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My boyfriend is similar.... he starts talking to restaurants before I do. This weekend we are leaving on a week trip to upstate new york and he has already mapped out where the gluten-free places (chains and places that we found by writing to the various celiac groups in the area. He also mapped out health food stores and called them to see if they have gluten-free food. I've said to him a million times leading up to this trip that I'm afraid I'm going to be glutened and he has assured me I won't be. I actually believe him, with all the research and work he's done for this trip, I'll be as safe as I can be while traveling.

I often travel but its usually to larger cities where I can get to chain gluten-free restaurants or very high end places and this is going to be a trip to a very rural area with smaller mom and pop places. But we are also going to picnic a lot, so we'll see how it goes!

Susan

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I praise of supportive spouses: My husband is a wonderful cook. He has been great about converting our favorite recipes just for me. I am the only one with celiac disease at my house, but our main dishes at dinner are always gluten-free. I stopped making two batches of pasta about a year ago. Sometimes the others have bread that I can't have, but I can have my own bread or eat my special crackers. I would NEVER make them eat gluten-free bread--that would be cruel.

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Instead of appealing to your husband the way you understand it, aproach it like its a game, or a challenge. Go to him with a PROBLEM, that he can FIX. Most men love to FIX things for thier wives. So present "gluten-free" as a issue that needs fixing. Istead of stuff like "Honey YOU CANT DO THATT! AKLSJFLKSA!! DONT YOU CARE???" , try stuff like "Honey, we need to find a way to keep the butter from getting crumbs in it, what do you think we should do?" Once he sees it as a problem that needs his fixing, most of the time most men will love to "fix" it. Thats actually the main way most men show how much love they have.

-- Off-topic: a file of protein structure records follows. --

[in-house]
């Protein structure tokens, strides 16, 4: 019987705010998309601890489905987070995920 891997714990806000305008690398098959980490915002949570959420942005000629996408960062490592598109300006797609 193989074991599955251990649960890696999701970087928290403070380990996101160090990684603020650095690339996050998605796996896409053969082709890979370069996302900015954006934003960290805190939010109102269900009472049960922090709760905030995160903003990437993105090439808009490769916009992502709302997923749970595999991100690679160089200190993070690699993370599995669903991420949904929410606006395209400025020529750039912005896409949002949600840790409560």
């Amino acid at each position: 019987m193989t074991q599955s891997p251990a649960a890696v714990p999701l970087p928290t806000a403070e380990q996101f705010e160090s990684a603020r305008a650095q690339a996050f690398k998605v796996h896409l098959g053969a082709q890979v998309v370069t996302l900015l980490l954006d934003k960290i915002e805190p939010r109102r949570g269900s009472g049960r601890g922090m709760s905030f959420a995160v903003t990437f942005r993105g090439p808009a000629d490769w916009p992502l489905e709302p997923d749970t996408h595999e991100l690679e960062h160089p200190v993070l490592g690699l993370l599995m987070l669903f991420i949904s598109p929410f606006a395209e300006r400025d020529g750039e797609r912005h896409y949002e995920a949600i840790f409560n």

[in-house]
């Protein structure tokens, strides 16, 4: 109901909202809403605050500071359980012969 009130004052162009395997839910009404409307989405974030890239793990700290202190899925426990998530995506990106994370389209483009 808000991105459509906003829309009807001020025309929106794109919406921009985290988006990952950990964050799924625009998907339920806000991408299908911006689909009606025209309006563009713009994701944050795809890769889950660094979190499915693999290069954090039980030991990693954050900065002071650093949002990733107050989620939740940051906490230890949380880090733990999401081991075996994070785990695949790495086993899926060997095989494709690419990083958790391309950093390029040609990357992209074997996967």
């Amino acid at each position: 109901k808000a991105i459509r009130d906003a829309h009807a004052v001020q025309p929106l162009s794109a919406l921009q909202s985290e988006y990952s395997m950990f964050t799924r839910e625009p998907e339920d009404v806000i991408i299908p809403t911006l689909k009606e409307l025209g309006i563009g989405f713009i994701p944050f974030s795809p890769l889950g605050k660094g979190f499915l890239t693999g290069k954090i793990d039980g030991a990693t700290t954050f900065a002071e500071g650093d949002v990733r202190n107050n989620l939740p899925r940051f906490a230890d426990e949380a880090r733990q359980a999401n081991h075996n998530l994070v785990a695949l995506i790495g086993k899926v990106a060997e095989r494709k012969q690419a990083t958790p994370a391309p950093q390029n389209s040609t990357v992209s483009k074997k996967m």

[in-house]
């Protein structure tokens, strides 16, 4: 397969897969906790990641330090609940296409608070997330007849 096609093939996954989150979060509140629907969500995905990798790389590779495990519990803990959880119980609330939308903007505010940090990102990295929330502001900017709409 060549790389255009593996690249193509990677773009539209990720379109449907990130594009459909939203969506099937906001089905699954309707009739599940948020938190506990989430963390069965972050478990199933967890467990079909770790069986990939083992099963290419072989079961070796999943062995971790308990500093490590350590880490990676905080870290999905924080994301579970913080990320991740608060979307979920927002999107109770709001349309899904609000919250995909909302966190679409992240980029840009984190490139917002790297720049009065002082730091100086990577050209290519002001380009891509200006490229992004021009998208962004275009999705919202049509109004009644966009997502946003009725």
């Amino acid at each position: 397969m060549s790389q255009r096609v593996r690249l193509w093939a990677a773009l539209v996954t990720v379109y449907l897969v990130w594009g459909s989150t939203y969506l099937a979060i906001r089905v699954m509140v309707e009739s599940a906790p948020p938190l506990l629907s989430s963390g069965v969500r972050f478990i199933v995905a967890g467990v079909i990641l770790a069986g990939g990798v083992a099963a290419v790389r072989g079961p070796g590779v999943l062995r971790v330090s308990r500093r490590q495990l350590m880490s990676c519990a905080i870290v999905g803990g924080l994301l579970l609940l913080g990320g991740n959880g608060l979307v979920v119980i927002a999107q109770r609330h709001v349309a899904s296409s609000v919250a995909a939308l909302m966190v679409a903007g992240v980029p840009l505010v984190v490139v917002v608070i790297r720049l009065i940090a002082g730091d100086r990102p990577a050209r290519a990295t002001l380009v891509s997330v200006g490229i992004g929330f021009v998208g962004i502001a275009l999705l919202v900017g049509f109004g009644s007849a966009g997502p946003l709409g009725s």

<{POST_SNAPBACK}>

My husband is definitely the way you describe. He feels best if he can constantly help me or fix my life somehow. The arrangement is working out for both of us. Also, he doesn't have any problems doing any traditional female-type activities to help me out, such as buying me feminine products or doing housework.

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Maya, Ianm and Jnkmnky,

Yay!!! Finally, a message board where people are real. It was so refreshing to read all the posts you put in, and I had to laugh, which really felt GOOD, so please keep up the dialogue, and Maya, please keep posting.

Ianm I applaud you for your forthrightness and courage in taking care of yourself. I, too, recently asked my spouse to leave, and life is so much better now. Jnkmnky I think your openness is great.

Life with Celiac is a challenge, an adventure, and a quest which leads us to always be exploring, searching for new and better foods as we attempt to be healthy, happy, and satisfied human beings.

I really enjoyed all your posts. Thanks! Welda Lou (Celiac since age 8, now 60, with 2 year old grandson, 61 year old sister, and 55 year old cousin recently diagnosed Celiac as well)